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|Articles - September 2013|
|Monday, August 19, 2013|
BY EMMA HALL
Hood River startup Global Sessions evolved out of the Gorge Mai Tai, a kiteboarding camp for entrepreneurs. “Large corporate groups like Nike would want to come out here to the Gorge, but they wouldn’t know what to do,” co-founder Aaron Sales, 39, says. “So we take them on snowshoe tours or to private waterfalls that they’ve never heard of before.” Sales considers Hood River the multisport capital of North America. Different clients have different activity levels, so Global Sessions creates schedules to fit each company. When outdoor-brand store The Clymb visited, they went stand-up paddleboarding and rafted over a 14-foot waterfall. When Best Western brought 125 people, Global Sessions set up a train ride to a winery with a murder mystery along the way. The self-funded company employs five people and hires freelance event directors when needed. “The beauty of destination-management services is that large groups front the money before they arrive, so we’re doing pretty well.” The company also relies heavily on event sponsorship. The best part of the business — exposing clients to Hood River’s offerings — is also the most challenging, Sales says. “There are so many corporations in Portland that know the Gorge exists, but they don’t come out here. Many of these groups will go to Lake Tahoe or Colorado, spending a lot of money and time on travel. But we have something equally as amazing, if not better, and it’s only a 45-minute drive from Portland.”
Company: Global Sessions
Product: Event and destination management services
Co-founders: Aaron Sales and Matt Sweeting
Headquarters: Hood River
Famous friends: “Many times when we do these private corporate retreats, we also include professional athletes. Some of the best pros in the world live in this town. We just did a stand-up paddleboarding clinic and brought in Nikki Gregg, female paddler of the year.”
Next: Besides destination management, the two-tiered company is putting on four networking and recreation events per year known as the Sessions Series. The first was the Gorge Sessions on August 9-11. Future events will be held in Oahu, the Caribbean and a not-yet-determined snow-sports location.
Monday, July 13, 2015
BY CHRIS NOBLE
Whether you're stepping out to work or onto the track, Pacific Northwest shoe companies have you covered.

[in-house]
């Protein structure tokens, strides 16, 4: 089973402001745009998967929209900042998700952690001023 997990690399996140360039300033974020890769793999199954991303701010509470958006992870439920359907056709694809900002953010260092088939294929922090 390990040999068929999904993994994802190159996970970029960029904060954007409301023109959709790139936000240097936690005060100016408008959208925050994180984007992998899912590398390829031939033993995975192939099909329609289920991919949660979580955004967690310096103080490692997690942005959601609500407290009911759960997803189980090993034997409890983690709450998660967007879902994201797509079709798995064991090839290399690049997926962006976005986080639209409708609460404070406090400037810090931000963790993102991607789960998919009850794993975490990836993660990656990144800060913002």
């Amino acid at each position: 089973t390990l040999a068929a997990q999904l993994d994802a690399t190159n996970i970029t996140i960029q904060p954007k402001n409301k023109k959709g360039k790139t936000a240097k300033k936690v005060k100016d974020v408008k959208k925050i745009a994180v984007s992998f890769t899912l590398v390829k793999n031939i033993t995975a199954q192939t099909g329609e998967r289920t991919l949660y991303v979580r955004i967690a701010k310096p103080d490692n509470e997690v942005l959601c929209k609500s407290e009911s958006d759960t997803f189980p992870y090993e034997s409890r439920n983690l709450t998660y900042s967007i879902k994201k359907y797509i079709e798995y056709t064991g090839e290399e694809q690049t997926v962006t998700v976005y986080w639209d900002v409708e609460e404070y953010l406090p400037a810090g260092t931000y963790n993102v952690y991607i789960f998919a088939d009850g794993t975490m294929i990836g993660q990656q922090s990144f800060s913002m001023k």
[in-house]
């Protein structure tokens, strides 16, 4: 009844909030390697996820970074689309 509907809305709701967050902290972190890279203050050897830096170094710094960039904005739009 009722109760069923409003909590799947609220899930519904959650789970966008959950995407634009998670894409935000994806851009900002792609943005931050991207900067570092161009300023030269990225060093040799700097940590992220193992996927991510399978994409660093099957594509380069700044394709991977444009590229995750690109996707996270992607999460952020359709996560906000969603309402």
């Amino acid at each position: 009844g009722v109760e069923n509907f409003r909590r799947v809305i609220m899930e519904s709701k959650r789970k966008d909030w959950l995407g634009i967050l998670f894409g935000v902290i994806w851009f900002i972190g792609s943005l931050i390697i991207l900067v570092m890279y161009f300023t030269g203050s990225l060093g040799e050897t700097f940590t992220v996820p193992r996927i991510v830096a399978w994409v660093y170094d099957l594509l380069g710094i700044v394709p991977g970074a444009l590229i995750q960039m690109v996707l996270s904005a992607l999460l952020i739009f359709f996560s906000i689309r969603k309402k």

Tuesday, July 14, 2015
The Big One serves as an allegory for Portland, a city that earns plaudits for lifestyle and amenities but whose infrastructure is, literally, crumbling.
Wednesday, July 15, 2015
Oregon's roads are crumbling, and revenues from state and local gas taxes are not sufficient to pay for improvements. We asked readers if the private sector should help fund transportation maintenance and repairs. Research partner CFM Strategic Communications conducted the poll of 366 readers in February.
"I feel private enterprises are capable of operating at a higher efficiency than state government."
"This has been used in Oregon since the mid-1800s. It is not a new financing method. This form of financing may help Oregon close its infrastructure deficit by leveraging funds."
Friday, July 17, 2015
Photographer Jason Kaplan takes a look at Murray's Pharmacy in Heppner. The family owned business is run by John and Ann Murray, who were featured in our July/August cover story: 10 Innovators in Rural Health Care.
Friday, July 10, 2015
BY JACOB PALMER
Most of the food Americans consume is trucked in from hundreds of miles away. Eric Wilson, co-founder and CEO of Gro-volution, wants to change that. So this past spring, the Air Force veteran and former greenhouse manager started work on an alternative farming system he claims is more efficient than conventional agriculture, and also shortens the distance between the consumer and the farm.
Wednesday, July 15, 2015
Former Governor John Kitzhaber's resignation in February prompted some soul searching in this state about ethical behavior in industry and government.
Wednesday, June 10, 2015
Jeff Lang and his wife Rae used to dole out campaign checks like candy. “We were like alcoholics,” Lang says. ”We couldn’t just give a little.”
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